“So you need two screens to do the mechanical IPD adjust, so that wasn’t enough. You can do some things like we could have had an adjustment for the optics but what we’re going with a digital IPD adjust where you actually adjust the IPD in the settings and then we adjust the images on the screen.”

    Mitchell suggested this option might be something you access on Oculus Dash. He also noted that this solution might not be “perfect for everyone” but, then again, neither was the original solution. “We actually have a problem with IPD adjust in that a lot of users don’t understand how it works, what it does, so often at times what they’ll do is set the wrong IPD anyway,” he added.

    “Now, all that said, we still want to be supporting everyone,” Mitchell concluded. “Quest features IPD adjust, just on Rift S it ultimately didn’t make sense to include.”

    Rift S launches this spring for $399.

    Tagged with: IPD, ipd adjustment, nate mitchell, oculus rift s

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  • GDC 2019: Oculus Is Now Asking Studios Developers ‘To Build For Quest And Rift’
    GDC 2019: Oculus Is Now Asking Studios Developers ‘To Build For Quest And Rift’

    Today Facebook brought two of its categories of VR headsets a little closer together. The Oculus Quest standalone headset and the newly-announced Rift S PC VR device both sport inside out tracking. They’re also both due to launch this spring. With the two devices so closely aligned, it looks like Oculus is ushering in a new era of content parity too.

    VP of Product Nate Mitchell confirmed as much to UploadVR at GDC this week. Mitchell said that Oculus is now asking Oculus Studios developers to make titles for both Quest and Rift S. Studios developers are those making Oculus-published titles like Turtle Rock Studios and Coatsink.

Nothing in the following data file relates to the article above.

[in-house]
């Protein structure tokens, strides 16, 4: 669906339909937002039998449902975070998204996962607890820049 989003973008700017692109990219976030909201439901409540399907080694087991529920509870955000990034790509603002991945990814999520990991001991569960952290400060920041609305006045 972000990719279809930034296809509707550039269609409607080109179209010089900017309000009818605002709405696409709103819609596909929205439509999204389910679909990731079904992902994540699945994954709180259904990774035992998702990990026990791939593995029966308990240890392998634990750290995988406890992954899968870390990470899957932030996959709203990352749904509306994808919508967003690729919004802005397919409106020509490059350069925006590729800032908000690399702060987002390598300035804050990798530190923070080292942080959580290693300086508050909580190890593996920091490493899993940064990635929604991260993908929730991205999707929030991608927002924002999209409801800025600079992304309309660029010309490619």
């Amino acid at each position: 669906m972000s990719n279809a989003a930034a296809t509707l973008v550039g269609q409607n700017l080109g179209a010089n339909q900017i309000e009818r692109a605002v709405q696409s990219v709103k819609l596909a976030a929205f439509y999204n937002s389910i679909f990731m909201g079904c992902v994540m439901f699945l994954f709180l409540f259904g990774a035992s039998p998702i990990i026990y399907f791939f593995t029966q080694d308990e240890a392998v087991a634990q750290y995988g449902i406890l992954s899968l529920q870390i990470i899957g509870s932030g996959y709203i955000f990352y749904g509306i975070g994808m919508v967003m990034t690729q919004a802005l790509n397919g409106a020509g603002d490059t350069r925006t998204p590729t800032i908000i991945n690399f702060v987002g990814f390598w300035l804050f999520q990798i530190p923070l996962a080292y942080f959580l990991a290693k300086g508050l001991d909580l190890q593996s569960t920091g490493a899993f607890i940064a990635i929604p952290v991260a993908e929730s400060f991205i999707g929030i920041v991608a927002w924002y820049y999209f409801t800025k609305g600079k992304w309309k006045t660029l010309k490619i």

“If it’s a Studios title, we’re asking all developers to build for Quest and Rift,” Mitchell said. “Now there could be some delays based on developers saying “Hey, we’ve tuned and optimized for Quest, we want to do more stuff for Rift so we’re going to delay that release a little bit out.” And there probably will be one or two titles that, on the launch day of Quest, won’t be immediately on the Rift store. But those will be the exceptions but not the norm.”

    While this means that Studios Quest games will appear on Rift, it’s not necessarily true of the other way round.  Oculus is making Rift exclusives like Asgard’s Wrath, Lone Echo II and Respawn’s untitled shooter. These are expected to be appearing on Rift only. These titles are likely too processor-intensive to ever end up on Quest.

    But games that do appear on both will enjoy other benefits. Oculus will implement both cross-buy and play on Rift S/Quest. That means you can buy a title on one platform and have it on the other. You’ll also be able to play multiplayer across Rift and Quest games.

    What we don’t know is if Oculus will continue to make high-end Rift exclusives once these titles are out the door. We’ll just have to wait and see.

    Tagged with: Oculus Quest, oculus rift s

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  • GDC 2019: Stormland Dazzles With Immense Polish And Traversal Freedom
    GDC 2019: Stormland Dazzles With Immense Polish And Traversal Freedom

    We finally got to play a new demo of Stormland at GDC 2019 on Oculus Rift. This is the first new demo we've seen of the game since it was announced!

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  • GDC 2019: Original Oculus Rift Will Be Supported ‘For The Foreseeable Future’
    GDC 2019: Original Oculus Rift Will Be Supported ‘For The Foreseeable Future’

    Following today’s announcement of the Oculus Rift S, Oculus stated that support for the original Rift isn’t going anywhere. At least for a while.

    Speaking to UploadVR, VP of Product Nate Mitchell states that “ are planning to support Rift for the foreseeable future. All our new content is coming out on Rift. Rift S is just gonna be its replacement.”

    This shouldn’t come as too much of a surprise. Rift S may be replacing the original Oculus Rift but not everyone will make the jump. Some VR fans will likely want to stick with the outside-in tracking system seen in the first Rift. With three sensors, it offers a full 360 degrees of tracking. Rift S, meanwhile, uses a sensor-free inside-out system. There are five cameras mounted to the kit for extensive tracking.

    Oculus says that this will allow the Rift S to play any Rift game, but we won’t know how more demanding titles like Echo VR hold up until we’ve tried them for ourselves. For what it’s worth, Rift S performed very well when we tried it on games like Asgard’s Wrath at GDC this week.